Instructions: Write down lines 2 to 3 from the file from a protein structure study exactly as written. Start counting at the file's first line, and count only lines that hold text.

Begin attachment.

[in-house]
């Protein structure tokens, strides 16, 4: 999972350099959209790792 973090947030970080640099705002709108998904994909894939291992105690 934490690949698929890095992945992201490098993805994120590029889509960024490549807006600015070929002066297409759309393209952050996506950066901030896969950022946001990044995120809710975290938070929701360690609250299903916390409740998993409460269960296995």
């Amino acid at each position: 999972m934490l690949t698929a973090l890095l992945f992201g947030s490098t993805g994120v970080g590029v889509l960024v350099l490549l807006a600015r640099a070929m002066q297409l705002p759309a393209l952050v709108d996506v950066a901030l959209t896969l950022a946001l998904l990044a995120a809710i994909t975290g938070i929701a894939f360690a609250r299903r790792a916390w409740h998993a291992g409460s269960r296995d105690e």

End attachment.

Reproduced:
């Protein structure tokens, strides 16, 4: 999972350099959209790792 973090947030970080640099705002709108998904994909894939291992105690 934490690949698929890095992945992201490098993805994120590029889509960024490549807006600015070929002066297409759309393209952050996506950066901030896969950022946001990044995120809710975290938070929701360690609250299903916390409740998993409460269960296995």
């Amino acid at each position: 999972m934490l690949t698929a973090l890095l992945f992201g947030s490098t993805g994120v970080g590029v889509l960024v350099l490549l807006a600015r640099a070929m002066q297409l705002p759309a393209l952050v709108d996506v950066a901030l959209t896969l950022a946001l998904l990044a995120a809710i994909t975290g938070i929701a894939f360690a609250r299903r790792a916390w409740h998993a291992g409460s269960r296995d105690e």